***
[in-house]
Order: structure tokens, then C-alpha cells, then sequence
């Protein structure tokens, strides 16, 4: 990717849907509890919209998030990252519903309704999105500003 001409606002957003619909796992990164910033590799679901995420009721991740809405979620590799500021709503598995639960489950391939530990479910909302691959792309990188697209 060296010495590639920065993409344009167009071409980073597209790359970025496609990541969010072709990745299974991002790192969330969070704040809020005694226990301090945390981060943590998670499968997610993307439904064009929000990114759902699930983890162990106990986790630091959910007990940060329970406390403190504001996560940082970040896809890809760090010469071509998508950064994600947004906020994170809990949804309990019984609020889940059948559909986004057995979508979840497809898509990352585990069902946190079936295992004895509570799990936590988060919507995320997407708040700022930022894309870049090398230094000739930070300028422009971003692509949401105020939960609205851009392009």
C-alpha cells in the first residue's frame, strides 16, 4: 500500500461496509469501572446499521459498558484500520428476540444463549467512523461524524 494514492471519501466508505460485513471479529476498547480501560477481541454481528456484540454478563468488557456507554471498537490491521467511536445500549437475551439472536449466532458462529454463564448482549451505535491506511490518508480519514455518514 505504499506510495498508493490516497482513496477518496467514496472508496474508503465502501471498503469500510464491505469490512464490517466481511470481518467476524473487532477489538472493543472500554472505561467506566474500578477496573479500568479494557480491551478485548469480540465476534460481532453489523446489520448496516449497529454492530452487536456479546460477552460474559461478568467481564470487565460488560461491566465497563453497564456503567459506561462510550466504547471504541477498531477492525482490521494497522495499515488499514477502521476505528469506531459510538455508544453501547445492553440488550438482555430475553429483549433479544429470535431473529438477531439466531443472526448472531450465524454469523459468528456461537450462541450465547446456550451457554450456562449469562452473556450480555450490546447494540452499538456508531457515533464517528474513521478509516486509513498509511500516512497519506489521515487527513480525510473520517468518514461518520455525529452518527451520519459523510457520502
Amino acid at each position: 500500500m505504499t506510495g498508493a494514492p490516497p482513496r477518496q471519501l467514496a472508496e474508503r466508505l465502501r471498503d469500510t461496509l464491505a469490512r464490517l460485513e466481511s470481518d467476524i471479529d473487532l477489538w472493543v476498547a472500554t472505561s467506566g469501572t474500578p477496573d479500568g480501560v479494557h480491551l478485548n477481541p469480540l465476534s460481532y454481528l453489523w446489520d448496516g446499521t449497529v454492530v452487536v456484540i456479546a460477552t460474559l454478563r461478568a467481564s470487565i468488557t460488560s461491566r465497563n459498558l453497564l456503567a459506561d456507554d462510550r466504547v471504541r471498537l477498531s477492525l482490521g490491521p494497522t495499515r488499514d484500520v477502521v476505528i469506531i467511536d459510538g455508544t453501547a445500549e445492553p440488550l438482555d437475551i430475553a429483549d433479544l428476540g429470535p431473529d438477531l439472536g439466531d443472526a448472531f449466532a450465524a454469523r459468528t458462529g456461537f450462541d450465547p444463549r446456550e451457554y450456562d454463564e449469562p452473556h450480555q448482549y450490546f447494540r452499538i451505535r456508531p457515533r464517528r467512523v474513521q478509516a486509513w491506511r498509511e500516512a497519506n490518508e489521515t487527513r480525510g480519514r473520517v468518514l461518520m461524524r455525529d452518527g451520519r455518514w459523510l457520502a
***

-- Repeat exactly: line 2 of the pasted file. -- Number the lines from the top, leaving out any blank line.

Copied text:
Order: structure tokens, then C-alpha cells, then sequence